On optimal personal income taxation
Title: On optimal personal income taxation
Author: DOLIGALSKI, Pawel
Citation: Florence : European University Institute, 2016
Series/Number: EUI PhD theses; Department of Economics
How should we tax people's incomes? I address this question from three different angles. The first chapter describes the optimal income tax when people can hide earnings by working in a shadow economy. The second chapter examines the optimal taxation of employees when firms can insure their workers and help them avoid taxes. The final chapter shows that a basic income policy - an unconditional cash transfer to every citizen - can, under certain conditions, be justified on efficiency grounds. In 'Optimal Redistribution with a Shadow Economy', written jointly with Luis Rojas, we examine the constrained efficient allocations in the Mirrlees (1971) model with an informal sector. There are two labor markets: formal and informal. The planner observes only income from the formal market. We show that the shadow economy can be welfare improving through two channels. It can be used as a shelter against tax distortions, raising the efficiency of labor supply, and as a screening device, benefiting redistribution. We calibrate the model to Colombia, where 58% of workers are employed informally. The optimal share of shadow workers is close to 22% for the Rawlsian planner and less than 1% for the Utilitarian planner. Furthermore, we find that the optimal tax schedule is very different then the one implied by the Mirrlees (1971) model without the informal sector. New Dynamic Public Finance describes the optimal income tax in the economy without private insurance opportunities. In `Optimal Taxation with Permanent Employment Contracts' I extend this framework by introducing permanent employment contracts which facilitate insurance provision within firms. The optimal tax system becomes remarkably simple, as the government outsources most of the insurance provision to employers and focuses mainly on redistribution. When the government wants to redistribute to the poor, a dual labor market can be optimal. Less productive workers are hired on a fixed-term basis and are partially insured by the government, while the more productive ones enjoy the full insurance provided by the permanent employment. Such arrangement can be preferred, as it minimizes the tax avoidance of top earners. I provide empirical evidence consistent with the theory and characterize the constrained efficient allocations for Italy. When does paying a strictly positive compensation in every state of the world improves incentives to exert effort? In 'Minimal Compensation and Incentives for Effort' I show that in the typical model of moral hazard it happens only when the effort is a strict complement to consumption. If the cost of effort is monetary, a positive minimal compensation strengthens incentives only when the agent is prudent and always does so when the marginal utility of consumption is unbounded at zero consumption. I discuss potential applications of these results in personal income taxation. The minimal compensation can be interpreted as a basic income - an unconditional cash transfer to every citizen. Therefore, I provide an efficiency rationale for the basic income.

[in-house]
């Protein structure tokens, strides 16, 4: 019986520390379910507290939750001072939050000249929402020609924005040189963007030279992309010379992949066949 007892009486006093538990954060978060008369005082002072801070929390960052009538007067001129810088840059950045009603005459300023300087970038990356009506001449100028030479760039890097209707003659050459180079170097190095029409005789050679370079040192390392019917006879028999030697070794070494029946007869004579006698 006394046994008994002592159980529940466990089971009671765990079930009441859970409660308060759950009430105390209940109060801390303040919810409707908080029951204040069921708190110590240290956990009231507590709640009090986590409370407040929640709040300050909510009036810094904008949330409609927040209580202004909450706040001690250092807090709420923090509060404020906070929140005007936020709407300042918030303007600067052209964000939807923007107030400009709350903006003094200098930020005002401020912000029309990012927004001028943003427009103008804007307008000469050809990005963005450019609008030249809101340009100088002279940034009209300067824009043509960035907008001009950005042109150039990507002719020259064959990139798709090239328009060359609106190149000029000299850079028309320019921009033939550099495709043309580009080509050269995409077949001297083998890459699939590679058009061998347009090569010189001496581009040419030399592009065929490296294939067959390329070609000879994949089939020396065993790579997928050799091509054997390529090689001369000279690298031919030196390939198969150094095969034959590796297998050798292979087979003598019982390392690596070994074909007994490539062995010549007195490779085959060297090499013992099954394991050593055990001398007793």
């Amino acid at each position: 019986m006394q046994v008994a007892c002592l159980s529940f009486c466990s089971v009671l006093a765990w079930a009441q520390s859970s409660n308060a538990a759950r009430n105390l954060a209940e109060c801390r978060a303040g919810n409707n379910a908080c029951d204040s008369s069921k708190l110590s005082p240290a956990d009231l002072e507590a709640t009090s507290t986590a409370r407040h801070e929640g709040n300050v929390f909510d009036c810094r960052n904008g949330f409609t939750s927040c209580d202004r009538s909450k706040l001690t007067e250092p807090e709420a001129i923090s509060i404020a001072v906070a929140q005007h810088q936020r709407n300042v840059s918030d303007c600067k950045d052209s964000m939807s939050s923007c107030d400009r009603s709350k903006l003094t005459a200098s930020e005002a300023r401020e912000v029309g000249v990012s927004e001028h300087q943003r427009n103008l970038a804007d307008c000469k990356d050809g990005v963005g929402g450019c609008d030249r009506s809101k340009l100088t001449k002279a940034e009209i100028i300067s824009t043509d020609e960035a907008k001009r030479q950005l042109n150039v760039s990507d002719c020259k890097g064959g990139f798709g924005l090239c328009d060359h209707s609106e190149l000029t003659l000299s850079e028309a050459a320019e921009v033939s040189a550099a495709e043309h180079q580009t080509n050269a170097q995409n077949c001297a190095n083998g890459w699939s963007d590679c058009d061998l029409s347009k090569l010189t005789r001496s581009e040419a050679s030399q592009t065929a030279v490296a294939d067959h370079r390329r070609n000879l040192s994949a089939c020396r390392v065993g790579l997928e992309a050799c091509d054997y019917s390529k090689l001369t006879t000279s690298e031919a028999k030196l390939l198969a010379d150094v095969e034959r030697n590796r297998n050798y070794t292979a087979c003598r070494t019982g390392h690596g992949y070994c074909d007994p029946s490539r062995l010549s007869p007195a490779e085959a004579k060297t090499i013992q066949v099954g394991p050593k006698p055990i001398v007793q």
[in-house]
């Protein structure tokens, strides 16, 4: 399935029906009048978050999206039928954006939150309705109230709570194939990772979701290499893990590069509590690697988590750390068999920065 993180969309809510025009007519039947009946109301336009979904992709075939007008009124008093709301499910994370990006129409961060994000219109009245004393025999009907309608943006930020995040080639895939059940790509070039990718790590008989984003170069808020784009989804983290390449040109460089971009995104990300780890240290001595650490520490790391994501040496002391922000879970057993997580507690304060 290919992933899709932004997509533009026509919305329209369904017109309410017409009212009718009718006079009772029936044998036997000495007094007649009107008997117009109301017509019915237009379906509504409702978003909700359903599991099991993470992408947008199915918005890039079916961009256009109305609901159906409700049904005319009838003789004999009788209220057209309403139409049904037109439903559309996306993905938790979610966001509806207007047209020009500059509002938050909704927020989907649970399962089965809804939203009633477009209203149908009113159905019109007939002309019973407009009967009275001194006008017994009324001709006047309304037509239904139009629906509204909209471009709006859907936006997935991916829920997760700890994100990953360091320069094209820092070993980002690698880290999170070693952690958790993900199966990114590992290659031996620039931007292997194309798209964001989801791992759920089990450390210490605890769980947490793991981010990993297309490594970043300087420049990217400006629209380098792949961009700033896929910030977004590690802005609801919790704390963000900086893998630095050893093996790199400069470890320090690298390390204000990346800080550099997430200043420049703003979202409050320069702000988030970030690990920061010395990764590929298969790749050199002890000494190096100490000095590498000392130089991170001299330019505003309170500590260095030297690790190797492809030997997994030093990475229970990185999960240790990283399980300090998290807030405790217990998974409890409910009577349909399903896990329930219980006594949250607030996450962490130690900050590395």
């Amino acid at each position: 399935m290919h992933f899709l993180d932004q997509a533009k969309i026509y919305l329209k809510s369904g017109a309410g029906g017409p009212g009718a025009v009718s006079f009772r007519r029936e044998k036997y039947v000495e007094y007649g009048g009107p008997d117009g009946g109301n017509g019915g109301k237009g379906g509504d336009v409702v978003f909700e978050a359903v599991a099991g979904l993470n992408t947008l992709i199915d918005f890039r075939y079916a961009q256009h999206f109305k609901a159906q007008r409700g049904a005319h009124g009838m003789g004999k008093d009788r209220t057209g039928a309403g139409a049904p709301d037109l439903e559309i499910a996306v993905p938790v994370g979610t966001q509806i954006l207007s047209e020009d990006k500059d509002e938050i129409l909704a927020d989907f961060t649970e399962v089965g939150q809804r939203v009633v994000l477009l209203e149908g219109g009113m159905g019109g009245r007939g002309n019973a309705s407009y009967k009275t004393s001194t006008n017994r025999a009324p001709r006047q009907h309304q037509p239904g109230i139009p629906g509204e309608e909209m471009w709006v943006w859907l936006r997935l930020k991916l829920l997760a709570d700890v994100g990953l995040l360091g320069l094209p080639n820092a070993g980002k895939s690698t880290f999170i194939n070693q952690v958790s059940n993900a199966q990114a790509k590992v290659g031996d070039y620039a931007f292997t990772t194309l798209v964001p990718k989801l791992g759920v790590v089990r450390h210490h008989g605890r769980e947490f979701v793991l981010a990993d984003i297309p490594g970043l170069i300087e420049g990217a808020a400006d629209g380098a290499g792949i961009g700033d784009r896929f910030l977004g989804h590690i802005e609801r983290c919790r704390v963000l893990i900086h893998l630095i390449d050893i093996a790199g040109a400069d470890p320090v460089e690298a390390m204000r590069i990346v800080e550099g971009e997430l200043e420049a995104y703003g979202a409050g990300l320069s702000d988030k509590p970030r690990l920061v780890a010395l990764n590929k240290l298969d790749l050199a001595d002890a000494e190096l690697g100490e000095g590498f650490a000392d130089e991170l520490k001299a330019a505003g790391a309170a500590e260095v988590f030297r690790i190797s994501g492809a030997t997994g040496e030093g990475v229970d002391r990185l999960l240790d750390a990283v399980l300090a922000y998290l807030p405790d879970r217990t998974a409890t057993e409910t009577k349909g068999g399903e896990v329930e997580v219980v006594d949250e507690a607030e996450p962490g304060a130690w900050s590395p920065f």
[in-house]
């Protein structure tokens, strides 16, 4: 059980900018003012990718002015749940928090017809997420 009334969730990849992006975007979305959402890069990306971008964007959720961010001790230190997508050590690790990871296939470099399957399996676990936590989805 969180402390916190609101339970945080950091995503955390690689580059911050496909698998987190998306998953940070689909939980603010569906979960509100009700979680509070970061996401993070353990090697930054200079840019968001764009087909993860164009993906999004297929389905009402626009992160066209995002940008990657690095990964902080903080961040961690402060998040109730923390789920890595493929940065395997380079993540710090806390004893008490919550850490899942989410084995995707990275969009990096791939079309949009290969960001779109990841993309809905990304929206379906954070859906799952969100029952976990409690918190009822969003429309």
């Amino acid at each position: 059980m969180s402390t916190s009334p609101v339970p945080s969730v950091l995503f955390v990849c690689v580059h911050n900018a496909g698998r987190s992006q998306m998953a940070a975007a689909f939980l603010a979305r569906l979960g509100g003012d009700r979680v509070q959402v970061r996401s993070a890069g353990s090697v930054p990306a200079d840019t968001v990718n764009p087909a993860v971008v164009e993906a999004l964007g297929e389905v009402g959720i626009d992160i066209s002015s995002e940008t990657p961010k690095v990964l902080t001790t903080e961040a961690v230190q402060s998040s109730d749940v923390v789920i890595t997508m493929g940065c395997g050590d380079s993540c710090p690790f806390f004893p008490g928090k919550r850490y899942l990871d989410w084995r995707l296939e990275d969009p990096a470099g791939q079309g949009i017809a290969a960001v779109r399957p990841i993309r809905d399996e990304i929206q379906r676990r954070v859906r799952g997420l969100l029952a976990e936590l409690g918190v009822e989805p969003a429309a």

LC Subject Heading: Income tax; Taxation; Fiscal policy
Defence date: 24 June 2016; Examining Board: Professor Árpád Ábrahám, EUI, Supervisor; Professor Mikhail Golosov, Princeton University; Professor Dirk Krueger, University of Pennsylvania; Professor Ramon Marimon, EUI.
Type of Access: openAccess